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Posts Tagged ‘Nudge’

Some very exciting research in the field of social networks psychology, could revolutionize the way green ventures approach citizens. The latest study, by Dr. Nicholas Christakis of Harvard Medical School, and James Fowler of the University of California, San Diego, reports on the social factors in quitting smoking. It was published this morning in the New England Journal of Medicine, and is already creating ripples throughout the media, starting with the New York Times. From the study’s abstract:

The study examined the extent to which groups of widely connected people quit smoking together.

The results showed that:

  • Whole groups of people were quitting in concert 
  • Smokers were also progressively found in the periphery of the social network
  • Smoking cessation by a spouse decreased a person’s chances of smoking by 67% Smoking cessation by a sibling decreased the chances by 25% 
  • Smoking cessation by a friend decreased the chances by 36% 
  • Among persons working in small firms, smoking cessation by a coworker decreased the chances by 34% 
  • Friends with more education influenced one another more than those with less education. 
  • These effects were not seen among neighbors in the immediate geographic area.

Conclusions are :

  • Network phenomena appear to be relevant to smoking cessation. 
  • Groups of interconnected people stop smoking in concert, and smokers are increasingly marginalized socially.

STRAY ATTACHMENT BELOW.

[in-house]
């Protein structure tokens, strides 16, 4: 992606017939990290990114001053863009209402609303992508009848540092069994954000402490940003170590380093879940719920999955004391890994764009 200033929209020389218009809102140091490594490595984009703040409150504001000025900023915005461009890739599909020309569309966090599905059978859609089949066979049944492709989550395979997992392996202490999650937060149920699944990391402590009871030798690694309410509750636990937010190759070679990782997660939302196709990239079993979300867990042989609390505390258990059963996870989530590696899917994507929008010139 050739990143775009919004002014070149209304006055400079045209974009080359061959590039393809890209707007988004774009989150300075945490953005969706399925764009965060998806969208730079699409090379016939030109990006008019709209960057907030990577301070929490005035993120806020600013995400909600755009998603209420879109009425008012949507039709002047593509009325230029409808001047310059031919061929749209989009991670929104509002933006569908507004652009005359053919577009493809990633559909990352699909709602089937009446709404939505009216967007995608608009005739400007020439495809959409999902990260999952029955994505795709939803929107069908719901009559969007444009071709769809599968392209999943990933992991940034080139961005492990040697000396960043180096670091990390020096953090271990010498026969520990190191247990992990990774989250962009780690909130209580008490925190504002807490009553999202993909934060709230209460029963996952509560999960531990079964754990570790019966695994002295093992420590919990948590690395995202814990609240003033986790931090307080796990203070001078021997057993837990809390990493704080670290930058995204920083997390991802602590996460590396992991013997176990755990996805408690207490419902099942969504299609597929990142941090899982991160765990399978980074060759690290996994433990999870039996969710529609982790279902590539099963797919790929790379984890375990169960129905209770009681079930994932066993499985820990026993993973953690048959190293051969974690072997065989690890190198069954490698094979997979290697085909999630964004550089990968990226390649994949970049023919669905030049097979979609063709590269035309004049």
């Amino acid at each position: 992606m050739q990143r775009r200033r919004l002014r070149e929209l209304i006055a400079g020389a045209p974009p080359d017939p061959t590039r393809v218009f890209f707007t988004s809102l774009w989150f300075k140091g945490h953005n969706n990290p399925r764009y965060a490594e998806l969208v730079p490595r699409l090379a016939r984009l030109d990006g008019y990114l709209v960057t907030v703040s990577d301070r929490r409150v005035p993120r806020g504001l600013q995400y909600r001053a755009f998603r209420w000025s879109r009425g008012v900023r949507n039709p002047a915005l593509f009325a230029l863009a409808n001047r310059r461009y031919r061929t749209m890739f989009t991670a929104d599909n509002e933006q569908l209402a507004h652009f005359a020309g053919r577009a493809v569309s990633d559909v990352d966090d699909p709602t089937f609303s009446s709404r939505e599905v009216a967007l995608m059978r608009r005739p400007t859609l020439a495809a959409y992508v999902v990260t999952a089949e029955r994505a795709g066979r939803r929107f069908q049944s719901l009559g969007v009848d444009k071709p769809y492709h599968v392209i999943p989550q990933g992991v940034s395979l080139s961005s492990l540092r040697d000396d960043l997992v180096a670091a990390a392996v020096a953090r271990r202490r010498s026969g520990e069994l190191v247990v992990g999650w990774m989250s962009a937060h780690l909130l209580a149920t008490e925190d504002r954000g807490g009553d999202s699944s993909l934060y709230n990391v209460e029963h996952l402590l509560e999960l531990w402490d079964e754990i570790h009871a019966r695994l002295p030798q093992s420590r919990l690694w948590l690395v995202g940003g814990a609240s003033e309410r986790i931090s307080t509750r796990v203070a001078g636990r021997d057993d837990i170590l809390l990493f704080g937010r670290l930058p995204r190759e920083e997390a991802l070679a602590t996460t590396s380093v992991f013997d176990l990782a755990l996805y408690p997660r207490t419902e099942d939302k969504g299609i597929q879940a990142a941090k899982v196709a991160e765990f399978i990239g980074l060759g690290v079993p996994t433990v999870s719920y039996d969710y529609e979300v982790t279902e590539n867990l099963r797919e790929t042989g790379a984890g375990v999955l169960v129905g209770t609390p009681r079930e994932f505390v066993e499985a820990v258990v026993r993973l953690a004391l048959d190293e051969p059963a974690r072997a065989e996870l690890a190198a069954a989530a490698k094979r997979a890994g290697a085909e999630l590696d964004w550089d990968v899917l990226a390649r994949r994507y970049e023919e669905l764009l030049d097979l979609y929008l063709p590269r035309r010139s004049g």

These results are similar to results of a prior study from same authors on obesity. The network effect is at work not just in the halting of negative behaviors, such as smoking or unhealthy weight gain, but also in the spreading of positive life changes such as happiness. The latter will be documented in a forthcoming study by the authors on,’The Dynamic Spread of Happiness in a Large Social Network’.

The implications for climate strategies are obvious. Behavioral change conservation efforts, will work best if focused on groups, not just individuals. This is a confirmation of the research done by the ‘Nudge‘ team at University of Chicago. The smoking study also shows which clusters to focus on. Friends, as in Facebook or Twitter, coworkers as in Carbon Rally, spouses as in family systems

Thanks, Meryn, for all the links

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Want to bike or drive?‘” Prad was testing my green-ness once more. For a moment, I wavered. The easy way with the car tempting me. And the pressure to get to the gym quick, so that I could get back to my day of work. “It won’t take us much more time. And it’s sixty four degrees outside.” Prad was making a convincing argument. Plus the feeling from Robert Redford‘s talk the night before was still fresh. “ok, let’s bike!“.

That was two days ago. Since then, I have noticed I have been using my bike more and more, did not even drive once yesterday. And today, I returned to the gym, alone this time, and on my bike. It felt good . . . I am starting to look at the people in their cars differently. I am joining the bike folks. I am feeling a shift. Not unlike what happened with shopping a few months ago.